One of the main trends is the de-globalization of the world. Countries are now at the tail end and living with the negative effects of globalization such as job losses due to competition and inability to compete well.

Even the rich as well as the poor, realize that globalization creates unequal distribution of income, and benefits only selected group of people.

The voting result of Brexit and what gave Donald Trump greater support was that more dissent voices of these negative effects are being felt.

Countries are reactive and if you close your doors to me, then I will watch my own interest and close my doors in other ways.

For countries with a bigger consumption based and not such a big net exporter the impact is less. For those big exporters, such as Singapore this shift is not good.

It should be noted that this isn’t a few years trend but we can draw parallels to the past where this multi decade globalization trend follow by a shift. We have one in the 19th to 20th Century which duly end in a World War.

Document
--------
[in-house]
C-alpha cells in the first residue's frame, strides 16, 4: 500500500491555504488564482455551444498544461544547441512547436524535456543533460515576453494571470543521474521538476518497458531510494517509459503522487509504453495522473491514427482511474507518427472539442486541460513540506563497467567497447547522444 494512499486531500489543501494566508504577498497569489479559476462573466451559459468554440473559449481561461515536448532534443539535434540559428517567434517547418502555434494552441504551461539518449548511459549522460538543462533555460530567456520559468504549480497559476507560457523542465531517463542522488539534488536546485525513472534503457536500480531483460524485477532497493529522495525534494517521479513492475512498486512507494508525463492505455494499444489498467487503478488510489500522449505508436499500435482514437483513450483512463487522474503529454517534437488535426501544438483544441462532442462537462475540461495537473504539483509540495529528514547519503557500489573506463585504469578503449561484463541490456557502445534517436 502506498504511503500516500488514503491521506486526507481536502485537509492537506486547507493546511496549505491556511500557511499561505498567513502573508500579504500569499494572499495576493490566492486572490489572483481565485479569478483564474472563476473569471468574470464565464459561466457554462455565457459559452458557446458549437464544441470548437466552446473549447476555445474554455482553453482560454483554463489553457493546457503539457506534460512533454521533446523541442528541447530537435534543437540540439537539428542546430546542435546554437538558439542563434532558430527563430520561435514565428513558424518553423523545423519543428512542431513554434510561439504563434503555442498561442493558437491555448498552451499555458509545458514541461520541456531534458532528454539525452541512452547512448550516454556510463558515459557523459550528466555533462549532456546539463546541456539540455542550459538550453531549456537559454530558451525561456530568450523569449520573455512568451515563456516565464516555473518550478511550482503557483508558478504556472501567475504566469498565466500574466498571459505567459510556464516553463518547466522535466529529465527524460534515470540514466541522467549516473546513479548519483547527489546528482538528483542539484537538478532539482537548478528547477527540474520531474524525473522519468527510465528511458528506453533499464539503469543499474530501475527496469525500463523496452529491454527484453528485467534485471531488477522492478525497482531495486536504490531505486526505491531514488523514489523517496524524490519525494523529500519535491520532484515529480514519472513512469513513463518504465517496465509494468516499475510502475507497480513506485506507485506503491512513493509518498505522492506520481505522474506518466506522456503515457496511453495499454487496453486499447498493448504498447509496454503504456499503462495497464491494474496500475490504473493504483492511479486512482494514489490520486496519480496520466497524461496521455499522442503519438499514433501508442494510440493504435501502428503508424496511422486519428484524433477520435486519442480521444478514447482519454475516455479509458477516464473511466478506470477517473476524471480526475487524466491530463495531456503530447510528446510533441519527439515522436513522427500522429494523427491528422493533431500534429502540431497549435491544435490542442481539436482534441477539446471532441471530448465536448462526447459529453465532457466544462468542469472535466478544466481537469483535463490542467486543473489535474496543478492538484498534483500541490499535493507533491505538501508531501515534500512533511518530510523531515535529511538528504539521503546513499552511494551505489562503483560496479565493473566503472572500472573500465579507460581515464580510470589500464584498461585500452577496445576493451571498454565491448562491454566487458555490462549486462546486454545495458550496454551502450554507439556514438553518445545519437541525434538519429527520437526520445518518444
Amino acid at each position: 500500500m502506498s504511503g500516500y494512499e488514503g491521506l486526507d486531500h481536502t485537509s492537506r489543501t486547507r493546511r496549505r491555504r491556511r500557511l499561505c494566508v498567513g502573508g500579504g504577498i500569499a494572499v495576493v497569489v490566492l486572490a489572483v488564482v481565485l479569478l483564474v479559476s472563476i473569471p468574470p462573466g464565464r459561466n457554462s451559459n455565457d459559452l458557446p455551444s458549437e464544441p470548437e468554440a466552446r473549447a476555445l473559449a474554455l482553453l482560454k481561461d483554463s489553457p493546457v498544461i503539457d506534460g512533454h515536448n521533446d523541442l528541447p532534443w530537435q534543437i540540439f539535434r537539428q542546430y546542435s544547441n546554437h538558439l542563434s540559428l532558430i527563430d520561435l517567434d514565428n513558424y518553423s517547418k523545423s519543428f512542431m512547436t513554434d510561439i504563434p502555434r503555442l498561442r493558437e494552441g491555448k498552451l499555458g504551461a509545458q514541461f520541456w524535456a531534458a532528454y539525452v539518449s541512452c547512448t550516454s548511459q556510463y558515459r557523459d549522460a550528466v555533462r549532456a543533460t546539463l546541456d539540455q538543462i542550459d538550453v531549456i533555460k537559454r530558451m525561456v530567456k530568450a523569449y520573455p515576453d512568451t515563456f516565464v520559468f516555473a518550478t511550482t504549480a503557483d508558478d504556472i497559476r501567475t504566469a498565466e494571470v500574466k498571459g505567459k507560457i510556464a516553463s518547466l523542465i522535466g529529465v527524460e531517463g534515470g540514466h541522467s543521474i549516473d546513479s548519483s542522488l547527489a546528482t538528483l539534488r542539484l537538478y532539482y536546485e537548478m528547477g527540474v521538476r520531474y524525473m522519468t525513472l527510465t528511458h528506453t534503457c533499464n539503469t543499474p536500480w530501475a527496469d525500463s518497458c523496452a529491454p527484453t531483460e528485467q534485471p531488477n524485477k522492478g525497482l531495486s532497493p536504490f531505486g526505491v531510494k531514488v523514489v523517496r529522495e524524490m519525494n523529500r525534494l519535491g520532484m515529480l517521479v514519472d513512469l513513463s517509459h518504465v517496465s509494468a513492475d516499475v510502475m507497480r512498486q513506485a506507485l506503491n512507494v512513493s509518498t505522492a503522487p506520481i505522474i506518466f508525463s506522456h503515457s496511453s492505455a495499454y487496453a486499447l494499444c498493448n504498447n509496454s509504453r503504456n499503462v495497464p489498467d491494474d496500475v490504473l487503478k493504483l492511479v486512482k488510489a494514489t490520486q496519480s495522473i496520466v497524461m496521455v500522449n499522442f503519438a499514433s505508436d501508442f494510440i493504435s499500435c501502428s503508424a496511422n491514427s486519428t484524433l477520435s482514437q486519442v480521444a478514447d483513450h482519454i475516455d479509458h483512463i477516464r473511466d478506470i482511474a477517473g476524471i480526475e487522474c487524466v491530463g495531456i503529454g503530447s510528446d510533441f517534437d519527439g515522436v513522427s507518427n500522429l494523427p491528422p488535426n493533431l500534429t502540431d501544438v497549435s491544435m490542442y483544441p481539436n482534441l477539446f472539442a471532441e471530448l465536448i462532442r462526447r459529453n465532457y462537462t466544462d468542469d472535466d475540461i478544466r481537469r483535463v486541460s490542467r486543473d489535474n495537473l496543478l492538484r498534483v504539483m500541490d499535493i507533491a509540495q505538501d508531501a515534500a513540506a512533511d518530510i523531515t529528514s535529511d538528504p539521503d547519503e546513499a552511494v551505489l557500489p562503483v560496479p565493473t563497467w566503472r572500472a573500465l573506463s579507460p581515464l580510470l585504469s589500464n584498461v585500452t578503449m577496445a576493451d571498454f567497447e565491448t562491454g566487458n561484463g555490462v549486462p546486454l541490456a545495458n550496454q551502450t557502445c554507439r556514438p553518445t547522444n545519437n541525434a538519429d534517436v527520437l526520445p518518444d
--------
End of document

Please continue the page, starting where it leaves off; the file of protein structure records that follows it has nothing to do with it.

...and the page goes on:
2. De-leveraging around the world

For a fifteen year period, economies have done well to take advantage of global stability and cheap financing.

Due to the Keynesian solution to solving a normal cyclic slowdown around the world, interest rate have kept low and this is good.

Debt levels rise and effective use of debt allows economies and families to use other people’s money to build assets that otherwise they cannot.

Interest rates have to rise, and debt levels will need to be rein in. We might be seeing the start of this.

Expansion pace will be curtailed.

From what Ruchir sees except for China, most countries are controlling the pace of their debt growth.